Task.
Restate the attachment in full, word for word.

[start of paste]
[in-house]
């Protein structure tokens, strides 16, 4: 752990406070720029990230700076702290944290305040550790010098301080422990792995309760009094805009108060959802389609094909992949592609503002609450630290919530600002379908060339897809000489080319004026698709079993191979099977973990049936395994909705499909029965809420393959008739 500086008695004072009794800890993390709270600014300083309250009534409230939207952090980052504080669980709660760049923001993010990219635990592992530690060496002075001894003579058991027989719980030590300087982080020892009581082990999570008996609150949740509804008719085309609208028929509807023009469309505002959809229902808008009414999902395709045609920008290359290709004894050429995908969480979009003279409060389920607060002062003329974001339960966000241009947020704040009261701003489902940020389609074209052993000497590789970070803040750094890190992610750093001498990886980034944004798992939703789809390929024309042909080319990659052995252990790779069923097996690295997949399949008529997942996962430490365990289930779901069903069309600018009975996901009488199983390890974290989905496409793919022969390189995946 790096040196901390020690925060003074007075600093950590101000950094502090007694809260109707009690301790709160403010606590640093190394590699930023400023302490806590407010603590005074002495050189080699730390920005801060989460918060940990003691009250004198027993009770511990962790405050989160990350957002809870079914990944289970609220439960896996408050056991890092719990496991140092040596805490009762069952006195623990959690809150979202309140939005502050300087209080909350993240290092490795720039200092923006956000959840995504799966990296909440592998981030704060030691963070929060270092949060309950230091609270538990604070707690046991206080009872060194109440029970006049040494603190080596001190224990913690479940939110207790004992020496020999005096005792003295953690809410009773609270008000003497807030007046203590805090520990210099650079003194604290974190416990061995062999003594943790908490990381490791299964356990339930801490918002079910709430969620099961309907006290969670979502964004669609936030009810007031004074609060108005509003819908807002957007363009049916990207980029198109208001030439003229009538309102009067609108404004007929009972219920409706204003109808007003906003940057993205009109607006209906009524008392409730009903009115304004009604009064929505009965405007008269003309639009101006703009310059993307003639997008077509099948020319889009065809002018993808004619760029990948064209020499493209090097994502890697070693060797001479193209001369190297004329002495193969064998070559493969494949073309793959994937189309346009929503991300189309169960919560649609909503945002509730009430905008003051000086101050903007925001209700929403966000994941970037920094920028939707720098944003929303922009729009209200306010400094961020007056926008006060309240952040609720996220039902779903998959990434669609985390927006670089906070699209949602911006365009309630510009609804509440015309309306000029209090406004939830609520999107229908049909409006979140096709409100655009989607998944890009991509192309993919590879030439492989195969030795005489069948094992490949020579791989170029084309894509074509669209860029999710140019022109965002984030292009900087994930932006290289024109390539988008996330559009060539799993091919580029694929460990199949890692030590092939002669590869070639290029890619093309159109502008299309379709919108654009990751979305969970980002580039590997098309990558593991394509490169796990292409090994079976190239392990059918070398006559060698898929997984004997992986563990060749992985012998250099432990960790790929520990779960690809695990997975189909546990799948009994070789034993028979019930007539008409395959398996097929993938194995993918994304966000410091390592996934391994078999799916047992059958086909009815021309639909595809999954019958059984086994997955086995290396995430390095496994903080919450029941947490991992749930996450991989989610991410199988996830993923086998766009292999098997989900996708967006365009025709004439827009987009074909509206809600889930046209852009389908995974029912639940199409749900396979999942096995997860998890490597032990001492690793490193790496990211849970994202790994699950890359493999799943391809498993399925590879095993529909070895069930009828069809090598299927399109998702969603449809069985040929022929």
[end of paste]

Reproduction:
[in-house]
């Protein structure tokens, strides 16, 4: 752990406070720029990230700076702290944290305040550790010098301080422990792995309760009094805009108060959802389609094909992949592609503002609450630290919530600002379908060339897809000489080319004026698709079993191979099977973990049936395994909705499909029965809420393959008739 500086008695004072009794800890993390709270600014300083309250009534409230939207952090980052504080669980709660760049923001993010990219635990592992530690060496002075001894003579058991027989719980030590300087982080020892009581082990999570008996609150949740509804008719085309609208028929509807023009469309505002959809229902808008009414999902395709045609920008290359290709004894050429995908969480979009003279409060389920607060002062003329974001339960966000241009947020704040009261701003489902940020389609074209052993000497590789970070803040750094890190992610750093001498990886980034944004798992939703789809390929024309042909080319990659052995252990790779069923097996690295997949399949008529997942996962430490365990289930779901069903069309600018009975996901009488199983390890974290989905496409793919022969390189995946 790096040196901390020690925060003074007075600093950590101000950094502090007694809260109707009690301790709160403010606590640093190394590699930023400023302490806590407010603590005074002495050189080699730390920005801060989460918060940990003691009250004198027993009770511990962790405050989160990350957002809870079914990944289970609220439960896996408050056991890092719990496991140092040596805490009762069952006195623990959690809150979202309140939005502050300087209080909350993240290092490795720039200092923006956000959840995504799966990296909440592998981030704060030691963070929060270092949060309950230091609270538990604070707690046991206080009872060194109440029970006049040494603190080596001190224990913690479940939110207790004992020496020999005096005792003295953690809410009773609270008000003497807030007046203590805090520990210099650079003194604290974190416990061995062999003594943790908490990381490791299964356990339930801490918002079910709430969620099961309907006290969670979502964004669609936030009810007031004074609060108005509003819908807002957007363009049916990207980029198109208001030439003229009538309102009067609108404004007929009972219920409706204003109808007003906003940057993205009109607006209906009524008392409730009903009115304004009604009064929505009965405007008269003309639009101006703009310059993307003639997008077509099948020319889009065809002018993808004619760029990948064209020499493209090097994502890697070693060797001479193209001369190297004329002495193969064998070559493969494949073309793959994937189309346009929503991300189309169960919560649609909503945002509730009430905008003051000086101050903007925001209700929403966000994941970037920094920028939707720098944003929303922009729009209200306010400094961020007056926008006060309240952040609720996220039902779903998959990434669609985390927006670089906070699209949602911006365009309630510009609804509440015309309306000029209090406004939830609520999107229908049909409006979140096709409100655009989607998944890009991509192309993919590879030439492989195969030795005489069948094992490949020579791989170029084309894509074509669209860029999710140019022109965002984030292009900087994930932006290289024109390539988008996330559009060539799993091919580029694929460990199949890692030590092939002669590869070639290029890619093309159109502008299309379709919108654009990751979305969970980002580039590997098309990558593991394509490169796990292409090994079976190239392990059918070398006559060698898929997984004997992986563990060749992985012998250099432990960790790929520990779960690809695990997975189909546990799948009994070789034993028979019930007539008409395959398996097929993938194995993918994304966000410091390592996934391994078999799916047992059958086909009815021309639909595809999954019958059984086994997955086995290396995430390095496994903080919450029941947490991992749930996450991989989610991410199988996830993923086998766009292999098997989900996708967006365009025709004439827009987009074909509206809600889930046209852009389908995974029912639940199409749900396979999942096995997860998890490597032990001492690793490193790496990211849970994202790994699950890359493999799943391809498993399925590879095993529909070895069930009828069809090598299927399109998702969603449809069985040929022929």